A nation's politicians and foreign policy do not define its people; ordinary citizens reacting extraordinarily define its people. My neighbors, friends and thousands of other people like them make America strong, rich and resilient.
I am that still, small voice -- inside, at the back -- that says, "I can." And I've pushed my way to the front, because, even a dozen years after 9/11, "the day everything changed," I'm hearing, "I can't." What has happened to us?
When a Navy SEAL killed the man responsible for the murder of my brother, I was satisfied. But I would have been equally content had he been taken out of that compound in Pakistan in handcuffs and spent the rest of his life sitting in a cell.
As I watch the footage of the grief-stricken people who lined the streets, I can't help but feel a nostalgia for that horrible time because it seems to me that it represents an America more unified than today.
A little government shut-down wasn't going to deter Army Colonel James Pohl. While most federal employees were furloughed, the judge presiding over the 9/11 case at the Guantanamo Bay military commissions on Tuesday insisted the pre-trial hearings continue apace.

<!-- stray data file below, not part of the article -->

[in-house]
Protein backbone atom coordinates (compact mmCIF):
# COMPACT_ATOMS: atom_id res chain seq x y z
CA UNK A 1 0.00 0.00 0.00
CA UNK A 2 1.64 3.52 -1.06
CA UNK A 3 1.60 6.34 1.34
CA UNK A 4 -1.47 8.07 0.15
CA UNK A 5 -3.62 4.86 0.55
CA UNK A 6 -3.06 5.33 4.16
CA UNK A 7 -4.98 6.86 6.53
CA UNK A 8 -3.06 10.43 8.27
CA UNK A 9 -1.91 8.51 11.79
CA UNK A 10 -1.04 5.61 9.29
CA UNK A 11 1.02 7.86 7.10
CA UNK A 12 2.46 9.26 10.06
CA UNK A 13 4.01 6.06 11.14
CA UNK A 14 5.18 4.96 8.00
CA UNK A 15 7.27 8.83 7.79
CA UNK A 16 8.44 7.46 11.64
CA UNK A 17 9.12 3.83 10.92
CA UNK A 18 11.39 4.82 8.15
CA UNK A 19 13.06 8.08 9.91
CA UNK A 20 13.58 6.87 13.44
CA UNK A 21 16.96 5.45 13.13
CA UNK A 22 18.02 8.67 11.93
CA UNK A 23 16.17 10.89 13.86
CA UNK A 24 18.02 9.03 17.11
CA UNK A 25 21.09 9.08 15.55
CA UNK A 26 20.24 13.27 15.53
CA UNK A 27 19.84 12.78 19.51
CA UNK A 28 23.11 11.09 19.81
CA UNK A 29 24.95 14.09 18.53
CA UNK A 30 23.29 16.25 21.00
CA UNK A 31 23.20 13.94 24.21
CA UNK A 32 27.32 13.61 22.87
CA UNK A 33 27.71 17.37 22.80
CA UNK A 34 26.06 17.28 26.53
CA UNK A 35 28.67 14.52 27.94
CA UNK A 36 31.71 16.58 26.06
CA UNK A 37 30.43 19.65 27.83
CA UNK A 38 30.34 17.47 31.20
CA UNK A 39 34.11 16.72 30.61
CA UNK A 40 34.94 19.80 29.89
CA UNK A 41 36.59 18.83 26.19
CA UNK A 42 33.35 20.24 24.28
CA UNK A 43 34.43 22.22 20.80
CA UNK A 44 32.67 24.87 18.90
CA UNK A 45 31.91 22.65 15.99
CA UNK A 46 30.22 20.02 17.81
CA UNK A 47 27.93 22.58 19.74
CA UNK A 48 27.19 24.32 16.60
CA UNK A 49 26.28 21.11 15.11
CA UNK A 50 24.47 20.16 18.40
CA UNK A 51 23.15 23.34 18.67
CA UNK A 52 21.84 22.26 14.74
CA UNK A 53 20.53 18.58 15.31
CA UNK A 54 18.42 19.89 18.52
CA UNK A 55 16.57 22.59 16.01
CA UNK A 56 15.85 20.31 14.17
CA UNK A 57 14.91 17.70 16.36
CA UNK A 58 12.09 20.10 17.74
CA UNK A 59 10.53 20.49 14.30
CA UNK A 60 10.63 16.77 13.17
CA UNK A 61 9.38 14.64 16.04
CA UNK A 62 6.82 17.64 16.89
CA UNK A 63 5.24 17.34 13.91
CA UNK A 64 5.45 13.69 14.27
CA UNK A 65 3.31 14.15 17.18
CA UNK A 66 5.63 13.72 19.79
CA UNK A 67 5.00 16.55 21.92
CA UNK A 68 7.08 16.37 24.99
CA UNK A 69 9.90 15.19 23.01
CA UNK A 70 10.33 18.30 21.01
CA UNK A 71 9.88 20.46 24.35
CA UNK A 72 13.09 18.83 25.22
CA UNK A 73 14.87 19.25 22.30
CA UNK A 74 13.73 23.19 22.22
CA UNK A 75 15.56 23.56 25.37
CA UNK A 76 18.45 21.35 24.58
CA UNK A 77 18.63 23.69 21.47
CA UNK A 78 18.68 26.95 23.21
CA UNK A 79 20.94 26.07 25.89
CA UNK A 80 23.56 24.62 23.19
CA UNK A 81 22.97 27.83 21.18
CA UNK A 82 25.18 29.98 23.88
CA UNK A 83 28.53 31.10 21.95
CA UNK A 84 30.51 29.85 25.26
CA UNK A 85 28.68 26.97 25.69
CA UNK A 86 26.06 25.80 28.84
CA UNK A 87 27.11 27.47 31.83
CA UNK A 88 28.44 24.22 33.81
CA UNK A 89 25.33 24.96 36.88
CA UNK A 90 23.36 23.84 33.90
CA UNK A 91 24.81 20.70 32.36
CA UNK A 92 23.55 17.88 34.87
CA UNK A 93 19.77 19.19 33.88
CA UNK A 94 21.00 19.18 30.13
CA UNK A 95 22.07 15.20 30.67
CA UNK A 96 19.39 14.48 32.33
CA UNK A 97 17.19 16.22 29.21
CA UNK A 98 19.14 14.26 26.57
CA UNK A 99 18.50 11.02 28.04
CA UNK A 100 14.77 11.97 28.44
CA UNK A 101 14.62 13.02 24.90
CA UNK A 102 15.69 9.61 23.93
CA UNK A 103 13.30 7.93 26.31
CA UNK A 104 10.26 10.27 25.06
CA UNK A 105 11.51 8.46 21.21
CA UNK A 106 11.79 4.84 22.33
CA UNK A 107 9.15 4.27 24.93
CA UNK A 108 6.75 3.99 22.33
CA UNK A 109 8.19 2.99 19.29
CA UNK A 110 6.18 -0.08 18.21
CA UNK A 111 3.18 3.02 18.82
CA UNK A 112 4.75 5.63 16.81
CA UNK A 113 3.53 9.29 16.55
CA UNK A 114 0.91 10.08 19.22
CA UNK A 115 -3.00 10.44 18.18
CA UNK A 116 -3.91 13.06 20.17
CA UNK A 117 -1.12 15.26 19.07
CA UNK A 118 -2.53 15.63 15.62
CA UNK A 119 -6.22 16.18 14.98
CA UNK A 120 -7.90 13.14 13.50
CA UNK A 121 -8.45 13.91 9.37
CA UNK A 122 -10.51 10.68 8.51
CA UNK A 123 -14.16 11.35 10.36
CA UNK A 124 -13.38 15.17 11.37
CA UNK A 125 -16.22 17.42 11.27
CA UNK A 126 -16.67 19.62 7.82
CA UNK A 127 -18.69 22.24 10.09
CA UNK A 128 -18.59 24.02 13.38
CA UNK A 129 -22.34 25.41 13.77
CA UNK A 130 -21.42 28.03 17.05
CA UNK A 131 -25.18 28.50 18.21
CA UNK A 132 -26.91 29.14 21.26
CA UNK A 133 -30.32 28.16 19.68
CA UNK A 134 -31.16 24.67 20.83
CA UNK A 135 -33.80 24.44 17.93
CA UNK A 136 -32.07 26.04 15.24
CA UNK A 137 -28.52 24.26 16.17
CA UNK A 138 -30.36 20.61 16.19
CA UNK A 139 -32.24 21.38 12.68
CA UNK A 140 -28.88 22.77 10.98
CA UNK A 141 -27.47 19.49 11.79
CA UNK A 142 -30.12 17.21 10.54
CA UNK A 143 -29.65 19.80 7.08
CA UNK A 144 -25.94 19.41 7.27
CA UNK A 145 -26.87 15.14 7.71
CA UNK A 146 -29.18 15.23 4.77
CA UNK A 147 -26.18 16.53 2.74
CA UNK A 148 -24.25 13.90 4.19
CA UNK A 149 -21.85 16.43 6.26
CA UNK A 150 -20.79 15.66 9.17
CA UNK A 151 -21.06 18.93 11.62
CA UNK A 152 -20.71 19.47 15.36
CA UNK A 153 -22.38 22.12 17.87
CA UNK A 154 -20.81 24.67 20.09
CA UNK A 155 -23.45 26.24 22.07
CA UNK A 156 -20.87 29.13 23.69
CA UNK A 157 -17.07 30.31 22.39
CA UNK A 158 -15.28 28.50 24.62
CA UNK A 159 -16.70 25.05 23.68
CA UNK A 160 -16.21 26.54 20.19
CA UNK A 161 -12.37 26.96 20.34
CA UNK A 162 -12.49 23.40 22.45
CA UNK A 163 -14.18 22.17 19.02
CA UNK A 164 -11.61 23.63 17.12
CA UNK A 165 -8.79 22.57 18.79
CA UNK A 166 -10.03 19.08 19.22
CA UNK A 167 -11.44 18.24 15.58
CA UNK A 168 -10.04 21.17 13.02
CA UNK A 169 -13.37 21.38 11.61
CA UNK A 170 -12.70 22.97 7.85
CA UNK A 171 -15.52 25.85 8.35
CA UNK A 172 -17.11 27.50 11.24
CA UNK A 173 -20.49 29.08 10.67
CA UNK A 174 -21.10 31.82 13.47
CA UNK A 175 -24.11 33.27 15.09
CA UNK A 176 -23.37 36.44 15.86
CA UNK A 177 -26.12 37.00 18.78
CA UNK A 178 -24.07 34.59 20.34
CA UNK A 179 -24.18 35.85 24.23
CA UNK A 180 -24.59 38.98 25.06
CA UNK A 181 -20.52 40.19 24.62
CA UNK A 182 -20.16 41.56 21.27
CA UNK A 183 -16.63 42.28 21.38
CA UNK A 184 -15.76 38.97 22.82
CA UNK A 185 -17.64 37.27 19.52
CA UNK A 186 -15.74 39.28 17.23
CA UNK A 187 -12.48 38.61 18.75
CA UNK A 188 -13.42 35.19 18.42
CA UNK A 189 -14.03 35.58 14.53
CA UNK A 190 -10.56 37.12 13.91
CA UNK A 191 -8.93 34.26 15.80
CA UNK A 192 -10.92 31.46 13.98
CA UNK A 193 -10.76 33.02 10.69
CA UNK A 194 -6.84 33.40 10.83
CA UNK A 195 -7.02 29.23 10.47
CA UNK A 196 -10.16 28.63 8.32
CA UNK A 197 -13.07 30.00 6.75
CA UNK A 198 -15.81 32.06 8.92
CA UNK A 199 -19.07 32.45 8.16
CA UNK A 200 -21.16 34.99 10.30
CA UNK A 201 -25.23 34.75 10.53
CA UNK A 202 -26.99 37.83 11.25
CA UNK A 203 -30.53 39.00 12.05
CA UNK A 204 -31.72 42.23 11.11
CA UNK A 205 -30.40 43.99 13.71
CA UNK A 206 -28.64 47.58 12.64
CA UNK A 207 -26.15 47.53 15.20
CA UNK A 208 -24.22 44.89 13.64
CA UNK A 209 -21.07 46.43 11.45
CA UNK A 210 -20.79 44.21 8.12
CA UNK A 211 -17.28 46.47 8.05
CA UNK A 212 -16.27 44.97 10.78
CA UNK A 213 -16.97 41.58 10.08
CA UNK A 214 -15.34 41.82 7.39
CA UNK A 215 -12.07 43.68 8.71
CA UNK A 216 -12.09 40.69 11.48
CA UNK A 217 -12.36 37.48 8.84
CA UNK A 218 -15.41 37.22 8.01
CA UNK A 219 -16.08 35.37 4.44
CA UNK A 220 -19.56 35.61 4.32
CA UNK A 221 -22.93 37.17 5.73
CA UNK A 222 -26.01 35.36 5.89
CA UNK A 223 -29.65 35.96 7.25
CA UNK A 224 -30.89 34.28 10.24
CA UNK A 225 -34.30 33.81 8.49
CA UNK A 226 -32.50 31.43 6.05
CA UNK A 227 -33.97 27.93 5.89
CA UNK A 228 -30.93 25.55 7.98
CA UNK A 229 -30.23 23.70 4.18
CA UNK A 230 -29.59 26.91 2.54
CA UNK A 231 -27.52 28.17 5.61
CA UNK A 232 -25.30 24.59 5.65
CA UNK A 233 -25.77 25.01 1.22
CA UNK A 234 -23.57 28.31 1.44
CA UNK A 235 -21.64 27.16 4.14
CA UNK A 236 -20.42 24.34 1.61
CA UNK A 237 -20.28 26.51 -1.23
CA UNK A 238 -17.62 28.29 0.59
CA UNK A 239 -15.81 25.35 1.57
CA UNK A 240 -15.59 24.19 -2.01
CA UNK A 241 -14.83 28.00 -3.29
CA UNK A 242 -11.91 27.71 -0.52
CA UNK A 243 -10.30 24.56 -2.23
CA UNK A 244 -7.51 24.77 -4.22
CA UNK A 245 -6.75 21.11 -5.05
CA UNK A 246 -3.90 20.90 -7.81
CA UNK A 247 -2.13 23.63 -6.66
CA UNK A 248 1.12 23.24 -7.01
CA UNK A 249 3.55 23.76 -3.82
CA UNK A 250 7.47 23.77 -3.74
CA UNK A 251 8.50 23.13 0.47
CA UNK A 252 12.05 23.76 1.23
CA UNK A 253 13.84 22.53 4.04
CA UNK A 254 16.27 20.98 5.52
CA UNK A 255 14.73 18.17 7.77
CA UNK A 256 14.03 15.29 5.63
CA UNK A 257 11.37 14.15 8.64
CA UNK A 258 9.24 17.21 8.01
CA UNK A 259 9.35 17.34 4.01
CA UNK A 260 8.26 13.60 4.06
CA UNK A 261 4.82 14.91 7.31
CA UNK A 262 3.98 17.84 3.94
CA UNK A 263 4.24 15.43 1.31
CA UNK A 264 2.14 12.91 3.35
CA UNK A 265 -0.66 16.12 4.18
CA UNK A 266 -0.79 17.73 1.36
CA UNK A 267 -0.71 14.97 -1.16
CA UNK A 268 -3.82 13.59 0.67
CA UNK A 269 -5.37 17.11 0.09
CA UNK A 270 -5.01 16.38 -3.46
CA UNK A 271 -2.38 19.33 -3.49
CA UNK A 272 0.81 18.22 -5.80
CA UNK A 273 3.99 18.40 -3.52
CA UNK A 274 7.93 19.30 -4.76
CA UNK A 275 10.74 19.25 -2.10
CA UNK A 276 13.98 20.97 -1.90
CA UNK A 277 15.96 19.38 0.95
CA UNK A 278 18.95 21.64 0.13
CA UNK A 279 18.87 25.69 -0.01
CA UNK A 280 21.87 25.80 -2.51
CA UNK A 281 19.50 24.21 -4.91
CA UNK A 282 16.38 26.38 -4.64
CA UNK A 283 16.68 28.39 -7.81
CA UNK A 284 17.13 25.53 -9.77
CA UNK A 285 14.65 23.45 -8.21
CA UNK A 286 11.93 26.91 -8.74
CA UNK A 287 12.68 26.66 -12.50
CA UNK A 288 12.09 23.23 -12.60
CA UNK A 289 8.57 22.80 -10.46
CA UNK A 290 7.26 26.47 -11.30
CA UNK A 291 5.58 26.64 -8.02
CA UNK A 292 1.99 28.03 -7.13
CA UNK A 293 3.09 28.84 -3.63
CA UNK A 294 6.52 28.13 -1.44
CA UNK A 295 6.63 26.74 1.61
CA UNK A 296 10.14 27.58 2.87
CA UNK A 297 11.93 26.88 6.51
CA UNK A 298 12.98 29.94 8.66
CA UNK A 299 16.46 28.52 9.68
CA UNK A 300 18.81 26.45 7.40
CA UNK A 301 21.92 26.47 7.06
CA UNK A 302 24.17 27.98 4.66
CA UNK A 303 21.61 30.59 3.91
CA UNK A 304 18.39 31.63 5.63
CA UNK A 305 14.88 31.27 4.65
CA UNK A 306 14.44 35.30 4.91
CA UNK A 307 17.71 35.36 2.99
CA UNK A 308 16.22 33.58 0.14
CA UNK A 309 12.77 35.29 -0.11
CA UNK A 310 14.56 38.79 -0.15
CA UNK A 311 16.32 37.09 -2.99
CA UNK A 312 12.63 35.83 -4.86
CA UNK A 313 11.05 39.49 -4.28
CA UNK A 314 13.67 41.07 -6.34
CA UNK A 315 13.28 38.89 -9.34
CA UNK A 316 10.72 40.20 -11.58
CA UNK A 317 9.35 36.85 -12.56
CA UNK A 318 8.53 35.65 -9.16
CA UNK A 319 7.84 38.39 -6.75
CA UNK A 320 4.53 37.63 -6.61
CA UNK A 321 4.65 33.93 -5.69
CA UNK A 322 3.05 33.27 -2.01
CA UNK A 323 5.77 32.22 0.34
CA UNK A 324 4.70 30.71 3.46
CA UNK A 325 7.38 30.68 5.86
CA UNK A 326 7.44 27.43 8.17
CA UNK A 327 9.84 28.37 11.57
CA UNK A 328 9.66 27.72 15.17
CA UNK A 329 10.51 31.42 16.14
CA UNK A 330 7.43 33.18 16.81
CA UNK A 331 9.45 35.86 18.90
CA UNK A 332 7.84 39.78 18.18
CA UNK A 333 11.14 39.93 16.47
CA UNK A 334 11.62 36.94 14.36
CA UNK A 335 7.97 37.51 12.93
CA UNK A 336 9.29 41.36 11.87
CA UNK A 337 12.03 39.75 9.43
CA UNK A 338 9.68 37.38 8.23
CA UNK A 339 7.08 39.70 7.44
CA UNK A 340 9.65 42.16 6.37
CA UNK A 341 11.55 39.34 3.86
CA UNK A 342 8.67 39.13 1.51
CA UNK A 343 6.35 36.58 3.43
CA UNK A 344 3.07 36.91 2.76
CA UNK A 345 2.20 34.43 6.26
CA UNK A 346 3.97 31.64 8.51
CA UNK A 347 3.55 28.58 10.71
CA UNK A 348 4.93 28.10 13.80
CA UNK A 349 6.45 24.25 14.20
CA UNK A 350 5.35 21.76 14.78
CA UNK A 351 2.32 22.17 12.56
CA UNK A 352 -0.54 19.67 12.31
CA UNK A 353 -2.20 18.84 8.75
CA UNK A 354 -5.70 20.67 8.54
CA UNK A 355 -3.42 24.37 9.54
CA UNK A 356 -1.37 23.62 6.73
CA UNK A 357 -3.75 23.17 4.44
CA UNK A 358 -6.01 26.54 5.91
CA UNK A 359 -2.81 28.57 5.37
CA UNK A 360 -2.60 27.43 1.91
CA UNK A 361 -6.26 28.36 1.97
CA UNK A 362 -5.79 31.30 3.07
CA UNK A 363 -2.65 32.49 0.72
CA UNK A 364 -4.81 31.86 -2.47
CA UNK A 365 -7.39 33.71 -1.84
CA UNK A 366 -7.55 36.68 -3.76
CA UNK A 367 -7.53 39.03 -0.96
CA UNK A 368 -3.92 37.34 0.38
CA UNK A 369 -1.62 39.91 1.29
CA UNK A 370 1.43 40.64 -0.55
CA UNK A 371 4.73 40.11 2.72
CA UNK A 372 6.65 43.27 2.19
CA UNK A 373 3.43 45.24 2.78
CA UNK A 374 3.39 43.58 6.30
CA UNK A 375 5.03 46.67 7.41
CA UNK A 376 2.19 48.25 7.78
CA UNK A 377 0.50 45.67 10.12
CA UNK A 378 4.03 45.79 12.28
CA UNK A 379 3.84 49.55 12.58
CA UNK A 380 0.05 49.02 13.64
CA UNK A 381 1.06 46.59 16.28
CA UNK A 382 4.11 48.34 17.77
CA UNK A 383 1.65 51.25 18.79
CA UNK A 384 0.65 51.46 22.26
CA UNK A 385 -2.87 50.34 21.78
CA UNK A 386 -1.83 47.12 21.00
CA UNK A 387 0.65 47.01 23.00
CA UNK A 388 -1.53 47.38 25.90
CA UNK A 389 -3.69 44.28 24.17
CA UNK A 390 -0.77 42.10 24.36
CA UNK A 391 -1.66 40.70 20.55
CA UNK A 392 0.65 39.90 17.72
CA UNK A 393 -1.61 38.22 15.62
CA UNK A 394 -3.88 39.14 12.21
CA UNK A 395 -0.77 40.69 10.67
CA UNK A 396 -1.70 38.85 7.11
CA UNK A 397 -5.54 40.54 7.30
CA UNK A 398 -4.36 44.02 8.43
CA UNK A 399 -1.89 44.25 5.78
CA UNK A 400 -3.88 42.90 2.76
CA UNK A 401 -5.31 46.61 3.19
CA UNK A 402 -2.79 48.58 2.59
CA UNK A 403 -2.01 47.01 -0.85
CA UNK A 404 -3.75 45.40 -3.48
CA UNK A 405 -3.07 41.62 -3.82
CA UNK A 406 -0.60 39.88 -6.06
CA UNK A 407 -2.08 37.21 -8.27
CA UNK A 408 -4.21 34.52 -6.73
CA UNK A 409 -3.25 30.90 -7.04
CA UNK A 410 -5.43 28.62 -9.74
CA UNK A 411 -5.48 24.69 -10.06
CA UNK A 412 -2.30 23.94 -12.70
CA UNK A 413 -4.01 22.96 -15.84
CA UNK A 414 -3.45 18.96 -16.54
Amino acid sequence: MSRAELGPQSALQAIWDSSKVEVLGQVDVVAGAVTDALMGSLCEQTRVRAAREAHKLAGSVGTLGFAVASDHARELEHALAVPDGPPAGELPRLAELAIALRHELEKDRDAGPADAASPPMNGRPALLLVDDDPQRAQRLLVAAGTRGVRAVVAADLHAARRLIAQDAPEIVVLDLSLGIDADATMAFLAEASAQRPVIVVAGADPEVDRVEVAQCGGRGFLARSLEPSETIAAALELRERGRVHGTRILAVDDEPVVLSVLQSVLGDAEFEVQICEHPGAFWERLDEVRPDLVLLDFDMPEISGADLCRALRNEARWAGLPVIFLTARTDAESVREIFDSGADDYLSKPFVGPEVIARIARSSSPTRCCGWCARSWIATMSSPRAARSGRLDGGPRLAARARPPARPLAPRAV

I admit that business travel as a working mom has its perks -- room service, going to the bathroom alone and no one waking you up in the middle of the night, just to name a few! But, as glam as that all sounds, the reality is far more grim.
At this moment, Congress has the opportunity to choose a new meaning for future anniversaries of 9/11. It could be the day that life went on just as disastrously as previously -- or it could be the day that changed everything, and this time for the better.